“I would not underestimate the vast talent pool at the big firms” such as Carnival, Norwegian and Royal, he said. “This new generation of C-suite talent is entering at a time when the challenge is the most severe we have ever seen. It is one thing to grow a business when the entire industry is blooming and another to grow a business when it’s imploding. These are tough assignments, and they are also exciting positions in a hammered industry.”
Pimentel said that whoever is chosen will continue to value the travel trade.
“Each of these new executives and their teams understand who produces revenue and who does not,” he said. “Agents who create revenue will be cultivated, as they always have been. It is natural to support those who have supported you — this will not change.”
Olivere said that while she believes change is healthy and results in innovation, it can be tough on the trade.
“They have these long-standing relationship and trust with people,” she said. “Now there are new faces, and there will probably be more new faces coming, and it will be very important for the trade to stay connected so the supply side appreciates their value.”
Olivere understands what the executives are facing. She entered the cruise industry in 2009 in the fallout of the financial crisis, when Norwegian wanted someone from outside the industry to rethink how it approached the advisor community.
“We reorganized,” she said, adding that among her proudest achievements was creating a sales team dedicated exclusively to home-based groups. “The model was really effective, and it hadn’t been done before. It was things like that that were new and innovative from a sales perspective, and that’s what needs to happen now.”
Given how long some cruise executives have been at their companies, “at some point it’s healthy to have some new blood to come in and have fresh eyes.”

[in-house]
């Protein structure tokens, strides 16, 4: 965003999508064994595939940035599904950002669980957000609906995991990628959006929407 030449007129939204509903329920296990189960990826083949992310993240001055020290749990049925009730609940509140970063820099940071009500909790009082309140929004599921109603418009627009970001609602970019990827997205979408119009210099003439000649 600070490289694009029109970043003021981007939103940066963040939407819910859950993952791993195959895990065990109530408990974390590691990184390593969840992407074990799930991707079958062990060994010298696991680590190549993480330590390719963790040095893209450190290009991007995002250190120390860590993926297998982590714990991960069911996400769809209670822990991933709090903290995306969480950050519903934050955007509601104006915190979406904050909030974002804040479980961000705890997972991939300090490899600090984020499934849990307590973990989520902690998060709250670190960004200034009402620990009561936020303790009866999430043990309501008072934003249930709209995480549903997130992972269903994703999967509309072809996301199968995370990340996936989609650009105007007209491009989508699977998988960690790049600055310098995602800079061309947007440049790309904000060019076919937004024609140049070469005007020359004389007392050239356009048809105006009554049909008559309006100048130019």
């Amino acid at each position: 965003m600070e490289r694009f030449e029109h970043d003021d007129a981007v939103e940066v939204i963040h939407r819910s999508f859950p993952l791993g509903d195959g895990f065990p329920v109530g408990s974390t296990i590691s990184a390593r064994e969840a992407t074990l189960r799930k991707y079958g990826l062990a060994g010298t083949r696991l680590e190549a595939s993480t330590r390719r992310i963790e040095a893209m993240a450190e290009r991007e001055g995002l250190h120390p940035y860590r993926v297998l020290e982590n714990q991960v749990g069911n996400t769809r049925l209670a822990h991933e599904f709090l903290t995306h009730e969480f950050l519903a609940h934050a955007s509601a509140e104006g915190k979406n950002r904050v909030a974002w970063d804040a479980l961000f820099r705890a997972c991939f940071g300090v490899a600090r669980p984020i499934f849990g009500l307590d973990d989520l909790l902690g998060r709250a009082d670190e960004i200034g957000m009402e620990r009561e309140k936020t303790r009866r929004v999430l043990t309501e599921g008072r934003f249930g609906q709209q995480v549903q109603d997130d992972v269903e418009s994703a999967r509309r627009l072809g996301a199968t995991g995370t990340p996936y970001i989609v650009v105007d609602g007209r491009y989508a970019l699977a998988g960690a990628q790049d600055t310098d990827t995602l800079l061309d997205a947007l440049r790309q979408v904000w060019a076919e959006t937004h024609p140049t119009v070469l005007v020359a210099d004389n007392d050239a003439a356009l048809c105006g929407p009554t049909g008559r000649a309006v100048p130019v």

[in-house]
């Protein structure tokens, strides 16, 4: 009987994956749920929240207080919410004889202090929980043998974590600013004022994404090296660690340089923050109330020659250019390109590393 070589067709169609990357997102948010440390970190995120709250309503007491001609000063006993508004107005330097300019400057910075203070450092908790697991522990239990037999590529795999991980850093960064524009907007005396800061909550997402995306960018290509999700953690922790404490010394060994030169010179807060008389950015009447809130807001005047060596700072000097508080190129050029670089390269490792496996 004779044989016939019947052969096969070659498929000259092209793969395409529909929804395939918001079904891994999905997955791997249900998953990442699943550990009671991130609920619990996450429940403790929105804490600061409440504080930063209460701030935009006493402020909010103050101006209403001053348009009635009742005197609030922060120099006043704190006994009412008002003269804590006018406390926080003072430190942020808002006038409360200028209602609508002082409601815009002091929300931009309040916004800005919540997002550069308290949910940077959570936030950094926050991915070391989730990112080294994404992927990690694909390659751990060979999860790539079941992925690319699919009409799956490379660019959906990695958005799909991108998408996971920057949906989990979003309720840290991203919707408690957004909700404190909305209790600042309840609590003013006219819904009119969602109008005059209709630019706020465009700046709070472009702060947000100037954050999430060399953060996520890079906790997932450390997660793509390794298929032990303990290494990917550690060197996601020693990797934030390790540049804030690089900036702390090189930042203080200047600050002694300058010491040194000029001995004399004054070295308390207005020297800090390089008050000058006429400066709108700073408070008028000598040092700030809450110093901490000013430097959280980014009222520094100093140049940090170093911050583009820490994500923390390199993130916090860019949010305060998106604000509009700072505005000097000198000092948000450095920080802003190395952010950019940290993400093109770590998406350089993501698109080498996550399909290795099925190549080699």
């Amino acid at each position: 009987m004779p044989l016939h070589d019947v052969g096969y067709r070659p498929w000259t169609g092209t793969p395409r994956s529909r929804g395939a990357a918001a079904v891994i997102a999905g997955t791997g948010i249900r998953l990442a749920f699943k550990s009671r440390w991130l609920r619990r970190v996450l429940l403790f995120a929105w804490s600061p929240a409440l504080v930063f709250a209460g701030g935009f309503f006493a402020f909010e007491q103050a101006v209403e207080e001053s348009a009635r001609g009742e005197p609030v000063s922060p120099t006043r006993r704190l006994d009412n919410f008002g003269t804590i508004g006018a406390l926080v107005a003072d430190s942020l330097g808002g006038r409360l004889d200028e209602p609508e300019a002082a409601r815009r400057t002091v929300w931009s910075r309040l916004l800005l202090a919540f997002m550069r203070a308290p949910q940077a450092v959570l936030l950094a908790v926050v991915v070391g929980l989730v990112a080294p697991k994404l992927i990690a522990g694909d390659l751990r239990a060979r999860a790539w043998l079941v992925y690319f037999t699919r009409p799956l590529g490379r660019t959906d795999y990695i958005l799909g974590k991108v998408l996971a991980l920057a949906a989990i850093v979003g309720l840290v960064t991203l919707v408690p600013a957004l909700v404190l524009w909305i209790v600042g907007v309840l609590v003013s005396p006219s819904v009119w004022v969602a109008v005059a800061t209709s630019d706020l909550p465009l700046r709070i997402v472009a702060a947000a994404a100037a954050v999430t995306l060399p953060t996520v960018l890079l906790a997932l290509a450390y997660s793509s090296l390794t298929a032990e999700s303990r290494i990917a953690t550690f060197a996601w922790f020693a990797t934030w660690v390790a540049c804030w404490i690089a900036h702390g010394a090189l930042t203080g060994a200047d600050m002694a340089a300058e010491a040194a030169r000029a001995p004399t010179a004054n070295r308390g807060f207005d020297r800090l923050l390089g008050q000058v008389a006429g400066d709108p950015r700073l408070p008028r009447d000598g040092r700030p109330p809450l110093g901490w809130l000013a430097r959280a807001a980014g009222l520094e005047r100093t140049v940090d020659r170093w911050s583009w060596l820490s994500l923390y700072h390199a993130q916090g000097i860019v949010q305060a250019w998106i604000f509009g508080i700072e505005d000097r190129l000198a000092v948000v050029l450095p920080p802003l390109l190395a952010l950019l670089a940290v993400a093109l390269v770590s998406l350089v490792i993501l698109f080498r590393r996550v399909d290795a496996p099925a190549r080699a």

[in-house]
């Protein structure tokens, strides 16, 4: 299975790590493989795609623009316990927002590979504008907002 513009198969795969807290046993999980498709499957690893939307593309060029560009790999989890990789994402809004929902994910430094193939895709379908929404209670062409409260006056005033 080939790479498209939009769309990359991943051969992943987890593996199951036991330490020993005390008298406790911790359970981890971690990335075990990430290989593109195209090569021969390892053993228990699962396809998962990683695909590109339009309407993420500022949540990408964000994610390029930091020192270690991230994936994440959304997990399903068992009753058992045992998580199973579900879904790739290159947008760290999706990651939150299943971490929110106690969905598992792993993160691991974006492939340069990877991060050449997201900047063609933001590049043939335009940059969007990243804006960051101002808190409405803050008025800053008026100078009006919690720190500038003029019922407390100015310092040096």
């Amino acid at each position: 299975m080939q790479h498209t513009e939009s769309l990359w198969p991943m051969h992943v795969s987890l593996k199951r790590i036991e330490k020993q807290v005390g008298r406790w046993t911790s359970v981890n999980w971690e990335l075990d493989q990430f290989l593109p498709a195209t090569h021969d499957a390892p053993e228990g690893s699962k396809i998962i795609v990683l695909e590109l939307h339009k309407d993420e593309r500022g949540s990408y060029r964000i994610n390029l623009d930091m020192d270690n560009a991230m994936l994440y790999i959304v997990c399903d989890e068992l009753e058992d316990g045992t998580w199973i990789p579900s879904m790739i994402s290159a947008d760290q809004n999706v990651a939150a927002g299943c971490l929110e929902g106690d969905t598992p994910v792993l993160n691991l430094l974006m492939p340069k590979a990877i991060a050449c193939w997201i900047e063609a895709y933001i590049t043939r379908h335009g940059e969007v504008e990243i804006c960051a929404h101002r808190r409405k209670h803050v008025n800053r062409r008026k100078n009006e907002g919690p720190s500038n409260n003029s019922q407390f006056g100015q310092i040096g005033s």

Carolyn Spencer Brown, chief content officer at Cruise Media, has covered the industry for more than 20 years. She said the Holland America and Seabourn appointments were not “dramatic.”
“They are not bringing in wildly innovative marketing people, they are bringing in people solidly trained in Carnival Corp. operations,” she said. “They are honoring the tradition of how things have always been done with a new generation of leadership, which is intriguing, but not dramatic.”
Any cruise line leader right now, she said, has a new mandate.
“It’s not about growth and promotions and partnerships. It’s really about getting down to brass tacks and running the business and the operations,” she said. “This is a time when efficiencies and financials matter more than they ever mattered before. Relationships and innovation are taking a back seat.”
For example, Spencer Brown said, Ashford was “an innovations guy, not an operations guy. He brought in all these partnerships — he was a relationships guy. What you need now are people to downsize the business and improve efficiencies and survive.”
That could have consequences.
“I believe we’re taking two steps back to take one step forward,” she said. “For the next five years, it’s going to be all about rebuilding.
“And then we’ll want to talk about innovation again. Everything happens in cycles.”
Updated: This report was updated July 27 to update and clarify information in the photo captions.